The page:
Because the Rouge River Watershed is the drainage system for a heavily urbanized, industrialized area, one would expect discharges from industrial and wastewater treatment plants to be the major stresses to the system. These, however, have been effectively controlled under the State's wastewater permits system. The main remaining stressor to the system comes from what is called "wet weather pollution".

Despite the improvements in industrial and municipal wastewater treatment, watershed residents will be unable to freely enjoy the river without the threat of disease-causing organisms as long as raw sewage spills from combined sewer overflows and bacteria from leaking septic systems is still discharged into the river.

photo2 Construction of the Dearborn Heights Retention Basin

The sources:



The remedial action plan identified significant pollutant sources and the Rouge River Project (see below description) has subsequently conducted sampling programs to better define all of the pollutant sources to the river. Initial sampling and modeling has shown that controlling combined sewer overflows is only the first step in restoring the Rouge River. Other pollutant sources are stormwater, unpermitted discharges, failing septic systems, leaching dumps and possibly air deposition. Sampling in the headwater areas indicates that many sites failed water quality standards for coliform bacteria, indicating that raw and/or semi-treated sewage is entering the river. These high bacteria levels are above the combined sewer areas, and the sources of the bacteria have not been confirmed. Potential sources include failing septic fields and illegal connections of sanitary pipes to storm sewers.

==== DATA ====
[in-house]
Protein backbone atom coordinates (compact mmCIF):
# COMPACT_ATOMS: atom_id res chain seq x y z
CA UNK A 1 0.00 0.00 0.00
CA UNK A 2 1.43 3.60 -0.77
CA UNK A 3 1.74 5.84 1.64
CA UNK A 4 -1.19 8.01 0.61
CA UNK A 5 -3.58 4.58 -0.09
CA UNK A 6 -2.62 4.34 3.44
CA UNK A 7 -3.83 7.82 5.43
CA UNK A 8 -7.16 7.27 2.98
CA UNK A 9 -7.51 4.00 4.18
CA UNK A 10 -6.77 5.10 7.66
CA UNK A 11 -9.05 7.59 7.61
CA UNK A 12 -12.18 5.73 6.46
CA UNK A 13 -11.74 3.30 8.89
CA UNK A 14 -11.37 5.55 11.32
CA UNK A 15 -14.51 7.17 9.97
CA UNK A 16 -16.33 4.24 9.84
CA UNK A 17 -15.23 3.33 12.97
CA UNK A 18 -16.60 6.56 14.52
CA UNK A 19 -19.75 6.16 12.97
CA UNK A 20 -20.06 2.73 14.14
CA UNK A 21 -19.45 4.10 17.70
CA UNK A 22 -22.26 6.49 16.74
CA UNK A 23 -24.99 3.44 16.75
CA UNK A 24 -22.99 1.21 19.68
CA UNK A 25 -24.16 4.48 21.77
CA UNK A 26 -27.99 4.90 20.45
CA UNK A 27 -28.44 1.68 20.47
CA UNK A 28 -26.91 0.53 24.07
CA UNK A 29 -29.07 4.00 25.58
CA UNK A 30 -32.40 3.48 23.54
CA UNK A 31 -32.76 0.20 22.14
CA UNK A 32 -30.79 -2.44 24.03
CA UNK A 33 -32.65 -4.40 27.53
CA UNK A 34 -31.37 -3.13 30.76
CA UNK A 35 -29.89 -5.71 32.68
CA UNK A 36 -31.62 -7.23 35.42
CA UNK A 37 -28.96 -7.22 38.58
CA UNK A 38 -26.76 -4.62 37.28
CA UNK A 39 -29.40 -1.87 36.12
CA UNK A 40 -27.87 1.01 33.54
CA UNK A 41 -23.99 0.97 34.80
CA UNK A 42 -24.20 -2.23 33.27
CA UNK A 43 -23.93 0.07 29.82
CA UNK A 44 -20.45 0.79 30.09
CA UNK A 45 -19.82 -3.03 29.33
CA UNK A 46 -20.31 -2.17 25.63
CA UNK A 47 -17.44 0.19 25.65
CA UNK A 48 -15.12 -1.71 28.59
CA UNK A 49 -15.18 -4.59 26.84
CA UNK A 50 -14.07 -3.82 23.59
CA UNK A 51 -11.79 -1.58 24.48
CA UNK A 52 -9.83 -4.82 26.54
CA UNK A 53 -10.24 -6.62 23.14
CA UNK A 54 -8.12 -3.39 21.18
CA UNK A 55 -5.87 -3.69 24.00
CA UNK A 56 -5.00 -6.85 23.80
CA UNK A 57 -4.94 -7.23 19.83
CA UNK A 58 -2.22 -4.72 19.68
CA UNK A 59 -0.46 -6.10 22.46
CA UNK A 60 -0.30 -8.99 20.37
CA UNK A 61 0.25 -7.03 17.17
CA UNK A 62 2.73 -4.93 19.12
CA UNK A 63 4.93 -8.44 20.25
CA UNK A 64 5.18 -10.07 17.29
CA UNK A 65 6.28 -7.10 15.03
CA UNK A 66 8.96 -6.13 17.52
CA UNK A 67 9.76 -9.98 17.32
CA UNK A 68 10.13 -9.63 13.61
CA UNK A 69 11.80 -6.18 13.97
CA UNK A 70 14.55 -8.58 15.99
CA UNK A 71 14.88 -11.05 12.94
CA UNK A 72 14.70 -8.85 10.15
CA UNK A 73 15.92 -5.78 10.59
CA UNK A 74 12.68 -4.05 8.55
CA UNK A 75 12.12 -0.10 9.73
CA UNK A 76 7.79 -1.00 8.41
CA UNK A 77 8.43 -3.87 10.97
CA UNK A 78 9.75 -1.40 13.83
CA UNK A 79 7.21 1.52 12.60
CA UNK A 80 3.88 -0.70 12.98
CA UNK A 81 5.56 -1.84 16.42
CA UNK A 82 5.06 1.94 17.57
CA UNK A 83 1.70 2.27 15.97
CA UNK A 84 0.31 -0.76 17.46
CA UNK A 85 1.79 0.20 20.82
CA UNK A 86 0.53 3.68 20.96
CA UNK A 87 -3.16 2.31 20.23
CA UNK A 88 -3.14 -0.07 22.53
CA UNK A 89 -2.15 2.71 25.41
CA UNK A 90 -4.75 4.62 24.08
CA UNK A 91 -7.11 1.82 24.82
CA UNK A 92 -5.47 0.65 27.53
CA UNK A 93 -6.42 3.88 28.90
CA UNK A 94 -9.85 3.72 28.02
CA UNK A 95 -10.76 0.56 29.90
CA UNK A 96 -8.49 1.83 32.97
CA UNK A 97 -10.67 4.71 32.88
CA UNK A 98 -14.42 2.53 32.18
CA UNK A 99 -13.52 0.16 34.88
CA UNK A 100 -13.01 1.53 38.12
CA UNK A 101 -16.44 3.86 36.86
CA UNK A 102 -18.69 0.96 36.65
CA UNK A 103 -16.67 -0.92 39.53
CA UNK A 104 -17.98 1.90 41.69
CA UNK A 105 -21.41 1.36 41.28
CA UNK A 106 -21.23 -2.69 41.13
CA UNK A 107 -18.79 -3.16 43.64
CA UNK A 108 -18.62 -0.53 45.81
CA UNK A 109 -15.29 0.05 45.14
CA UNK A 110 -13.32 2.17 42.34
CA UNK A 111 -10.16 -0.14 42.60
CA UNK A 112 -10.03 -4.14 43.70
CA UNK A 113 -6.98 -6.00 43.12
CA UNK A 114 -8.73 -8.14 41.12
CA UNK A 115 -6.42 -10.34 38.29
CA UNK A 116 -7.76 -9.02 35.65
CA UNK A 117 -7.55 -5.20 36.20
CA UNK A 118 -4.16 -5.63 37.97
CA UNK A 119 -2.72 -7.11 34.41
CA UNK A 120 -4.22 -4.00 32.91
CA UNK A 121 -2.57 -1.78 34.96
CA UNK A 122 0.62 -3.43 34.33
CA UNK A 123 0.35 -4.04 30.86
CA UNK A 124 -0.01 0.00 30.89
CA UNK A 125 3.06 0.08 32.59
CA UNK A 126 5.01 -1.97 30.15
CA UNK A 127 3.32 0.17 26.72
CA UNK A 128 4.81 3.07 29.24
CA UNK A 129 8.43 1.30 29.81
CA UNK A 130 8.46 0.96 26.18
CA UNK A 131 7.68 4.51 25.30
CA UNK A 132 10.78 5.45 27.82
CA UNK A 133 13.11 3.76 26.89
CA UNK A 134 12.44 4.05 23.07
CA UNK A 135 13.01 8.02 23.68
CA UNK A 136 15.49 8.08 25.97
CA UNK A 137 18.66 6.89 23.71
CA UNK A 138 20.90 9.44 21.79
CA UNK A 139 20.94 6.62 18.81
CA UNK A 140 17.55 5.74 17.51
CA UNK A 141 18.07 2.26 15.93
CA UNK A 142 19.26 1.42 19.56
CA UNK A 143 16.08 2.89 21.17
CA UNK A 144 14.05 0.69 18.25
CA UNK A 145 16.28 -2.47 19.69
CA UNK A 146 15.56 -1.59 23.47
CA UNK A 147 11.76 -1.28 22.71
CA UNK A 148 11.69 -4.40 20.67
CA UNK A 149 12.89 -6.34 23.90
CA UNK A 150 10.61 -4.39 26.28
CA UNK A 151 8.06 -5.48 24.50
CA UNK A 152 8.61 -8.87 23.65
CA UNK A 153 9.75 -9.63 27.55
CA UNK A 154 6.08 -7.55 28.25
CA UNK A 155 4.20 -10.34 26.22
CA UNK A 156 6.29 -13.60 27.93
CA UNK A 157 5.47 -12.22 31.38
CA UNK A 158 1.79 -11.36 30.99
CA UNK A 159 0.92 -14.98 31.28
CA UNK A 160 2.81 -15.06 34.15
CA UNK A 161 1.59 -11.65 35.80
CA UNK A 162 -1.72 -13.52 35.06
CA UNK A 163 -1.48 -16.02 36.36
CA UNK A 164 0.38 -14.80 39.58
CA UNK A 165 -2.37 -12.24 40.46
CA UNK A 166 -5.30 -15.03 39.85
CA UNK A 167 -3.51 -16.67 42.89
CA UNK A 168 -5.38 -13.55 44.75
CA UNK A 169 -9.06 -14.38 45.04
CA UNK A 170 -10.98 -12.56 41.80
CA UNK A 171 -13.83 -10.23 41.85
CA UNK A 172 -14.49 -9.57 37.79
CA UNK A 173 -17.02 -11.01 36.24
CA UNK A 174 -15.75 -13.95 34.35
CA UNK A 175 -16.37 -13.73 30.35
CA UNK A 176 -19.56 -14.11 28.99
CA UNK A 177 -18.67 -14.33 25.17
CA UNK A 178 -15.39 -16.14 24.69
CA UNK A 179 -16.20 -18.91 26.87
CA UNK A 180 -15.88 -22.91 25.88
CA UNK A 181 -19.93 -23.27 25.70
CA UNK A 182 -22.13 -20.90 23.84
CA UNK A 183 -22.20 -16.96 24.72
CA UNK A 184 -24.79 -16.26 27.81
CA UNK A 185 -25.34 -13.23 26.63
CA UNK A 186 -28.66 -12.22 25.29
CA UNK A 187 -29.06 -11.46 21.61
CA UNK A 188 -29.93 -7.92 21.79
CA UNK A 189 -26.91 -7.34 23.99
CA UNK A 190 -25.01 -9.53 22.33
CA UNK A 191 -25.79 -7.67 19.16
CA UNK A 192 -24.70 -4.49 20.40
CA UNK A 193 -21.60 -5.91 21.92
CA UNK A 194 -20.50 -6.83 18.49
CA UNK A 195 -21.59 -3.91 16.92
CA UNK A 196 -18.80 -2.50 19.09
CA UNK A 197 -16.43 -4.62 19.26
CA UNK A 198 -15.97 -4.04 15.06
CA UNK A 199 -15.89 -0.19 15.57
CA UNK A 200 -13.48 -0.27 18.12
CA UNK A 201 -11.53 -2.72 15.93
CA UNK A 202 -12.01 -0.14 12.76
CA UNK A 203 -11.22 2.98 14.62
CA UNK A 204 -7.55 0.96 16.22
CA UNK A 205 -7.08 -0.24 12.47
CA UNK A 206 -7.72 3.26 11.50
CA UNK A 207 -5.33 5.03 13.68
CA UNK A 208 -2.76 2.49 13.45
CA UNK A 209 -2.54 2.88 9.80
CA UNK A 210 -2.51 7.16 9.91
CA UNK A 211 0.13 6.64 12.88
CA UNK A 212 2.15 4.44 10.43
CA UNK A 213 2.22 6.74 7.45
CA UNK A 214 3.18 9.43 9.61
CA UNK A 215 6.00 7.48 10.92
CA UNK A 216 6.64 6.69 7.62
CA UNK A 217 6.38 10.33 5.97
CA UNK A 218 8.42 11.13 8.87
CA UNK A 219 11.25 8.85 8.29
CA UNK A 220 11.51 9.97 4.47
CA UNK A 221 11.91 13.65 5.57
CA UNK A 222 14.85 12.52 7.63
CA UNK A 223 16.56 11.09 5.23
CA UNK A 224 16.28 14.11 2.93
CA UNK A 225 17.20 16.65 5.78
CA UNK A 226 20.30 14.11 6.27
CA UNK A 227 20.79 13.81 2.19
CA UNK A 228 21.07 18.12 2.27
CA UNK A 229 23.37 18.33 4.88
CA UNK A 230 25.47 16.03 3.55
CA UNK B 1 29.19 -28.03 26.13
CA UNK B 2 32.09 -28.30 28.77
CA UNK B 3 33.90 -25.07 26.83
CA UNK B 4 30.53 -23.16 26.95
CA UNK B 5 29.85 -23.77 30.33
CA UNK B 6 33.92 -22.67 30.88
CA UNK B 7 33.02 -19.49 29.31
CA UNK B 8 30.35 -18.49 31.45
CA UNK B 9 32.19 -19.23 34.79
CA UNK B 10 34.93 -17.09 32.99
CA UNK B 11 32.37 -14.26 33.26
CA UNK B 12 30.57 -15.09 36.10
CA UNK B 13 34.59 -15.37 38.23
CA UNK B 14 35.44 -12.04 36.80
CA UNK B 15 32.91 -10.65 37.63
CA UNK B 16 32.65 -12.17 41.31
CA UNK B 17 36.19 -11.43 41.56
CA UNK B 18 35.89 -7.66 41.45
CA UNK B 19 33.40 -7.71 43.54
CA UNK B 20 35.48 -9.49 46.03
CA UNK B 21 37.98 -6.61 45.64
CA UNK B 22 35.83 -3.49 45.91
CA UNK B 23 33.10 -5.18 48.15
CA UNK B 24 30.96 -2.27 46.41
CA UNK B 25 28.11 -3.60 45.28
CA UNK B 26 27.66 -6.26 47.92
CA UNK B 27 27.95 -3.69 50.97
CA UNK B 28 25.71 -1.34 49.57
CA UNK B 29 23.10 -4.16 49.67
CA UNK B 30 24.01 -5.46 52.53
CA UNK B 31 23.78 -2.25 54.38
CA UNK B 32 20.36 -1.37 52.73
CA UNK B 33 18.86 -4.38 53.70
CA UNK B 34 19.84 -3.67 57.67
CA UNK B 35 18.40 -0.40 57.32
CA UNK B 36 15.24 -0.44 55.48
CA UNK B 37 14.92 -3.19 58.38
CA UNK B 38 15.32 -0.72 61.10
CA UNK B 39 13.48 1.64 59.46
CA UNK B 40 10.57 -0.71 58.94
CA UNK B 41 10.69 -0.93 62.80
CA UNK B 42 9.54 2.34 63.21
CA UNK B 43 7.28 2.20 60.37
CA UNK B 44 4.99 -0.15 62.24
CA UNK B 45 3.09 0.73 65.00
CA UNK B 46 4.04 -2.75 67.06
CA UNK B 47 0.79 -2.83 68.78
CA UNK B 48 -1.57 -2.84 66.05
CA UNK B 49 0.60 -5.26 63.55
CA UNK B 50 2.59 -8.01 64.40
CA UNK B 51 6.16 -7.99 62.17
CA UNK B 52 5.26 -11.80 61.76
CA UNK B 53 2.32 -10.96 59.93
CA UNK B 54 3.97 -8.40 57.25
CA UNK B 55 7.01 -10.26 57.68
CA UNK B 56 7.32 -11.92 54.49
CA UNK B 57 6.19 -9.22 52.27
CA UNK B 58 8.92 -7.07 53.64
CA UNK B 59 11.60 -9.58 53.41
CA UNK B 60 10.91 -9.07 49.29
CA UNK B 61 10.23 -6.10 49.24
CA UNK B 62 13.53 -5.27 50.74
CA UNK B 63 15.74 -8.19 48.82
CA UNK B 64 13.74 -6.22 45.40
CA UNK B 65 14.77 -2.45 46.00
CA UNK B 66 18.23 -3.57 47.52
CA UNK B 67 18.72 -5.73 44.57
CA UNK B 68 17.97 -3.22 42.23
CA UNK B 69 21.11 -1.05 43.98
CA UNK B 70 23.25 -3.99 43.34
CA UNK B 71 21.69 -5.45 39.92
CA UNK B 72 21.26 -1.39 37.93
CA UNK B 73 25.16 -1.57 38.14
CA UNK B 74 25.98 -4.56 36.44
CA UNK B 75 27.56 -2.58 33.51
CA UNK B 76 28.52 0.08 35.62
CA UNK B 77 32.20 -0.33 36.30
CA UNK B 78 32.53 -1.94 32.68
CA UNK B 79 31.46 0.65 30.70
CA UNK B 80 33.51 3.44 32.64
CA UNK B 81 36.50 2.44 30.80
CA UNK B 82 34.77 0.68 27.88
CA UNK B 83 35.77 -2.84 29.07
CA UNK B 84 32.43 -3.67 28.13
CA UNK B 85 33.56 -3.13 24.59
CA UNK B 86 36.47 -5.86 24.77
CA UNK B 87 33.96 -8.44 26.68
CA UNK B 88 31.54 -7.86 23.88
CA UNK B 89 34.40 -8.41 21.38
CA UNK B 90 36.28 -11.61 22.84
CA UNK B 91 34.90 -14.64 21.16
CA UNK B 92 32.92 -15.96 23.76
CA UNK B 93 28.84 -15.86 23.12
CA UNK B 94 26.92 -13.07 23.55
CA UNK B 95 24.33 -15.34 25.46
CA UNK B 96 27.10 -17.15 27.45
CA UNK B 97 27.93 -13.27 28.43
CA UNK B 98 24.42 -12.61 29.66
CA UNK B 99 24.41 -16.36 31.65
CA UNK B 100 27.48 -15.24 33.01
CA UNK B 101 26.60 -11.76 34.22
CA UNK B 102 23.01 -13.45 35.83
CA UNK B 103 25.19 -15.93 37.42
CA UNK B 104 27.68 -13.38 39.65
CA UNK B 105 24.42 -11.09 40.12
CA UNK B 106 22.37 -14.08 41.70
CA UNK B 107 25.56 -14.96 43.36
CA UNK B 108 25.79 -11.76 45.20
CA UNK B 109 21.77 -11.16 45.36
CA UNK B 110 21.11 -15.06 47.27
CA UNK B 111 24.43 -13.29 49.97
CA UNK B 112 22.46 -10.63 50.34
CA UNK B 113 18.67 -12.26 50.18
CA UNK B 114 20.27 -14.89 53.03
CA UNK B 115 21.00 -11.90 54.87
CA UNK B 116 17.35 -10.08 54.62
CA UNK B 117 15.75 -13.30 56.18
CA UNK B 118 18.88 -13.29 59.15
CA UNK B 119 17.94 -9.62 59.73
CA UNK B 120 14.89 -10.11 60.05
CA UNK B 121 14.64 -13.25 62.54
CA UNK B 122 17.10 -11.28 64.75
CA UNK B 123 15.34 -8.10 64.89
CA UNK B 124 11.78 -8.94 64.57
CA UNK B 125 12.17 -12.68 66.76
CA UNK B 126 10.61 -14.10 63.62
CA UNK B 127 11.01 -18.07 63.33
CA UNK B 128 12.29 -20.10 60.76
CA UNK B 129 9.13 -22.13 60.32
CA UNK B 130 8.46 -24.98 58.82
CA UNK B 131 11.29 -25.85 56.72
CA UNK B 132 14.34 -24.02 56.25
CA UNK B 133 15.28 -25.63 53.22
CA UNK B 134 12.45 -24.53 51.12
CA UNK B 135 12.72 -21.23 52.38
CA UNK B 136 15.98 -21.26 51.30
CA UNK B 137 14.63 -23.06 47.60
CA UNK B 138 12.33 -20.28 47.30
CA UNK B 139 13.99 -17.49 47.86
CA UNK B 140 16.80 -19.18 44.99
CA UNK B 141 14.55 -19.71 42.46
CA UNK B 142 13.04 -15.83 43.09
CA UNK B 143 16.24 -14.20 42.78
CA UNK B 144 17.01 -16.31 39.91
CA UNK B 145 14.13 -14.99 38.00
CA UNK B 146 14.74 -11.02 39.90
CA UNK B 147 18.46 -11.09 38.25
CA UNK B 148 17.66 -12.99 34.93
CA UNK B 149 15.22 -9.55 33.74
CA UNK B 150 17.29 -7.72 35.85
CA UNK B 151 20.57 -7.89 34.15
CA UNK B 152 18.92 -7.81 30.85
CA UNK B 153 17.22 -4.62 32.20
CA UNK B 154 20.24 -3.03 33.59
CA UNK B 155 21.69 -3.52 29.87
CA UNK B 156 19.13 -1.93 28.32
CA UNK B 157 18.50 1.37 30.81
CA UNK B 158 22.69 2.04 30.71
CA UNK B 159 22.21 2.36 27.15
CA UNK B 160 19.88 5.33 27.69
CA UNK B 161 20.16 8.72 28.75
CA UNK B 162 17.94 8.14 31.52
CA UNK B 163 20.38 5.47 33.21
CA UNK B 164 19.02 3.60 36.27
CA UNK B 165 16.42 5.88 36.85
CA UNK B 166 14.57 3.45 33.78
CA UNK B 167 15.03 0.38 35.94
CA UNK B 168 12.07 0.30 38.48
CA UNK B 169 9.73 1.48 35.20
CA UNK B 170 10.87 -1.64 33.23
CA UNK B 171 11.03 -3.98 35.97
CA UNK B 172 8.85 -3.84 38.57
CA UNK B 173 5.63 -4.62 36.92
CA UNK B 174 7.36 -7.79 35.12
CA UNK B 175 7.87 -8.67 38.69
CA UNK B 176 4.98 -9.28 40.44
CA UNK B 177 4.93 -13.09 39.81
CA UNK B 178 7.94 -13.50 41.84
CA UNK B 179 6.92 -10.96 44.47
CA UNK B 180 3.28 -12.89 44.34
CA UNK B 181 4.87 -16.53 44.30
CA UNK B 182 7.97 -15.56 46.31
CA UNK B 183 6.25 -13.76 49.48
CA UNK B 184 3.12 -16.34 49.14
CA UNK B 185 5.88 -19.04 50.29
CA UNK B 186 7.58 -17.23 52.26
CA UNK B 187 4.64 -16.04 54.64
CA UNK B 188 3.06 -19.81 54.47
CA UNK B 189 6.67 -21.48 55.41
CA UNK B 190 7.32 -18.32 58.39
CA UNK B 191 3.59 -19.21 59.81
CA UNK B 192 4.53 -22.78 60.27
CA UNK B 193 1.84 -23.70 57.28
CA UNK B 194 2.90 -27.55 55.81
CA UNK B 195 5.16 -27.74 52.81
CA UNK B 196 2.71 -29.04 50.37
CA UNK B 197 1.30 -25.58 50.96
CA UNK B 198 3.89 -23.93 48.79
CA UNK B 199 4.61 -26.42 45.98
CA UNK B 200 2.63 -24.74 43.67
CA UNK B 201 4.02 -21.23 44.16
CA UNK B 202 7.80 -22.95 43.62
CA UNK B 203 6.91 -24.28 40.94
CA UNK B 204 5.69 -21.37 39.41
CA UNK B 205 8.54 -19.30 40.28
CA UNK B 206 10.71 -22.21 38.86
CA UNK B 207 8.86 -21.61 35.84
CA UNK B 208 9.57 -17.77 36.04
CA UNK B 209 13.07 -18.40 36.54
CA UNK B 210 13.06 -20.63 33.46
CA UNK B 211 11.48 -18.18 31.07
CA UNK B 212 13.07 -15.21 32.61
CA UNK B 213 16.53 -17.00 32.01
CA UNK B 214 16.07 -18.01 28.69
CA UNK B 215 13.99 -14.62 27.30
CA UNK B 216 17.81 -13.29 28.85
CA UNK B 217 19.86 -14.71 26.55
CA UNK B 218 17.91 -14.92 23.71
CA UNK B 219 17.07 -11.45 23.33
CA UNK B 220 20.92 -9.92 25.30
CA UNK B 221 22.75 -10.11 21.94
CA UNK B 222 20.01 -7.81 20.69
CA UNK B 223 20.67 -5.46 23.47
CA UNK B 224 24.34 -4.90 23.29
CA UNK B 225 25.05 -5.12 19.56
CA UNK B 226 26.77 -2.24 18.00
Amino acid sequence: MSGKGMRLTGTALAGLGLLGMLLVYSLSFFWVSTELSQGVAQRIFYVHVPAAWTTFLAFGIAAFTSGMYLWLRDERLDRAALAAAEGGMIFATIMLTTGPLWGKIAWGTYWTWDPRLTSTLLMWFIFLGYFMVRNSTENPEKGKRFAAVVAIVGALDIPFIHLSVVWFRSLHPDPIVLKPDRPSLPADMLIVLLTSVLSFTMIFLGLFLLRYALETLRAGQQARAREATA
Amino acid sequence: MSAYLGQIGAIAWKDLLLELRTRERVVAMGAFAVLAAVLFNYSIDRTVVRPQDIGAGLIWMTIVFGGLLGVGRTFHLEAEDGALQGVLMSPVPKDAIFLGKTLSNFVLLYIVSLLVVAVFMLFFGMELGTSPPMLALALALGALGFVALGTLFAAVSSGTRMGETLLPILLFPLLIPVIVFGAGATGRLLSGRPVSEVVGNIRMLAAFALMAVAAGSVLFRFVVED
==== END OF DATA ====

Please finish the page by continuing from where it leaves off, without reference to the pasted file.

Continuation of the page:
The strategy:



Cleaning up the Rouge River is a multistep process that must be a team effort. A remedial action plan was developed by the Michigan Department of Natural Resources (MDNR), now called the Michigan Department of Environmental Quality (DEQ), in partnership with communities, citizens, businesses, industries, and local governments.

Wayne County is spearheading the plan's implementation via the Rouge River National Wet Weather Demonstration Project (Rouge Project) with funding by EPA and local communities. The Rouge Project oversees the 17 combined sewer overflow abatement projects under construction (11 retention treatment basins and 6 sewer separation projects - see above photo). These control technologies will then be evaluated to help quantify their effect on the quality of the river so as to suggest the most appropriate combined sewer overflow (CSO) method. Because CSO control will not eliminate all pollution to the river, the Rouge Project is assessing and implementing non point source controls as well and pollution prevention programs for watershed residents and businesses. Success will be shared with other urban watersheds.